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Sierra Leone series: Freetown Teachers College and its multimodal approach to teacher professional development

Over the past few months, the EdTech Hub team has analysed and mapped the EdTech research landscape in Sierra Leone. In doing so, we have met a number of individuals and organisations that are exploring if and how technology can support the country’s education sector. 

In week two, we connected with Dr Samba Moriba and Prince Brainard from Freetown Teachers College. Dr Moriba currently serves as the principal of the college following a career in research and curriculum development. Meanwhile, Prince has contributed to several teacher professional development programmes as the college’s planning and quality assurance officer. In this interview, we discussed their research on multimodal approaches to teacher professional development in Sierra Leone.

Can you tell us about the background of Freetown Teachers College? 

The college primarily aims to support the development of effective teachers in Sierra Leone. Over the past few years we have shifted our focus away from sporadic, single-session training courses that lack a connection to the classroom. Instead, we have tested the use of different technologies to facilitate teacher professional development in schools. The Covid-19 pandemic has enhanced our dream of using technology to support teachers: people should be able to learn wherever they find themselves.

What research have you conducted on EdTech in Sierra Leone? 

Recently, we piloted and evaluated a professional development programme that combined different technologies to deliver bite-sized content to teachers in schools. As part of the programme, we developed a web-based learning management system and a mobile application to share materials. Teachers could use these platforms to access content, take quizzes and share learnings on an e-portfolio. At the same time, we set up a WhatsApp group for each school and a WhatsApp group for all programme participants to foster a virtual community of practice. In the groups, mentors from Freetown Teachers College posed questions for discussion and activities for teachers to try in the classroom. In turn, teachers used the groups to exchange reflections on instructional practice and ideas for effective teaching.  

How did you approach this research?

In our research, we wanted to explore the effectiveness of using a technology-enhanced microlearning strategy for school-based teacher professional development. We evaluated the impact of the pilot using a combination of qualitative and quantitative methods. During the study, we employed a series of tools such as classroom observations, focus group discussions and questionnaires to understand the experiences of a sample of 150 participants from 14 schools in Freetown and Kono. Separately, we monitored teacher engagement with the WhatsApp-based virtual communities of practice. In doing so, we looked at the number, type, content and timing of messages.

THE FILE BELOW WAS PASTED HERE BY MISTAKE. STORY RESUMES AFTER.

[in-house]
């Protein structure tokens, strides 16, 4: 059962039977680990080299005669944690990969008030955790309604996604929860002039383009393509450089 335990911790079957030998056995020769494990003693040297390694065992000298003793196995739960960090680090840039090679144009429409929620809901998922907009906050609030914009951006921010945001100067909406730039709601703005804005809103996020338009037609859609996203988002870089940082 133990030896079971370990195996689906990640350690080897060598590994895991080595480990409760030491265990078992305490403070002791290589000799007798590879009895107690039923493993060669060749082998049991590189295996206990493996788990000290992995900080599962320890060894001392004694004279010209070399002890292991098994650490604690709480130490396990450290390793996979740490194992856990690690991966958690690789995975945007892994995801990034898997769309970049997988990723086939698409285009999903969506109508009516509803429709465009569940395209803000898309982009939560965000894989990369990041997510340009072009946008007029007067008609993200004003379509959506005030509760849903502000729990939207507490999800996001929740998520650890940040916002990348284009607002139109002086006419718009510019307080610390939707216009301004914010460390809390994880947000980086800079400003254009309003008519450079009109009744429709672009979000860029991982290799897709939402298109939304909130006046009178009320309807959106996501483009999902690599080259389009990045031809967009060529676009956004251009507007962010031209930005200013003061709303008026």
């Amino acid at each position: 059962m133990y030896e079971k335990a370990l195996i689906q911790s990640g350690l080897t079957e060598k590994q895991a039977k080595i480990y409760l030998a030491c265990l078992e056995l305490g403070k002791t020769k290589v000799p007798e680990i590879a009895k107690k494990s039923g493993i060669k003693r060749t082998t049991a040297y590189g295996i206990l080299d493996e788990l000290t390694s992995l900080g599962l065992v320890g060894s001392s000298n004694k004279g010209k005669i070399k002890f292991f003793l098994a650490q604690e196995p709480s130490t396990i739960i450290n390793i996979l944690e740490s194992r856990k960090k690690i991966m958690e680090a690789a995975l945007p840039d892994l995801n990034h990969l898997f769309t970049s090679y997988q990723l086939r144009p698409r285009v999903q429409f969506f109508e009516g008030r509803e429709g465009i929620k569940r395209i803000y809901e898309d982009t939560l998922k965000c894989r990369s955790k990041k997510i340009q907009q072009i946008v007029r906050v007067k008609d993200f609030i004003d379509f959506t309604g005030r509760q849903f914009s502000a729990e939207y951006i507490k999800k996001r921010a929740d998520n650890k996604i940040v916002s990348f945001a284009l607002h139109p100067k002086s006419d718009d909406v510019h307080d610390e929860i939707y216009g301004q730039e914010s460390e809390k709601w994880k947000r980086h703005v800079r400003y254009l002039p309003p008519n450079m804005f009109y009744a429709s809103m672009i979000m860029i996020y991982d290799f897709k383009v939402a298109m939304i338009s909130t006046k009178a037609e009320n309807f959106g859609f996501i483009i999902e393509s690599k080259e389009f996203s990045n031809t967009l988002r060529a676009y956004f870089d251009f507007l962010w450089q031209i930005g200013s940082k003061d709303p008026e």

What are the key takeaways from your research?

Our research found that teachers preferred to access content on virtual communities of practice. These communities greatly improved collaboration among participants: you can have a group of 30 teachers in different places who exchange ideas without ever leaving school. Our study showed that teachers frequently used WhatsApp to ask each other for advice on difficult topics and to form informal teaching teams.

We also identified a number of challenges relating to virtual communities of practice through our qualitative work. Teachers often spent more time preparing responses for WhatsApp discussions than they would for face-to-face peer group meetings. Participants noted that they felt like they were being examined and dedicated extra time to crafting written inputs. At the same time, some teachers highlighted how discussions on effective teaching practices were derailed by posts with information on social events or funny photos. In the absence of strict monitoring, inappropriate messages can disrupt the learning process.

What advice do you want to share with decision-makers based on your research? 

Our research highlights the need for stronger policies to regulate the use — and misuse — of technology in education. While individual institutions need to take responsibility for ensuring the security and success of teachers and learners, national measures are required to limit fragmentation and non-compliance. This lesson is especially important as the government looks to digitise education service delivery more and more.

Where do you see the greatest need for additional research on EdTech in Sierra Leone?

While we have seen a lot of ideas on potential uses of EdTech from other countries, we need to better understand how these ideas relate to Sierra Leone. We need a systematic study on our education ecosystem that covers and consolidates knowledge on everything from digital literacy and infrastructure to the competency of staff. In doing so, we can identify how to use technology to support the day-to-day work of teachers and learners.

If you want to learn more about Dr Moriba and Prince’s work, you can find reports on this programme on the Commonwealth of Learning website and in the Journal of Learning for Development.

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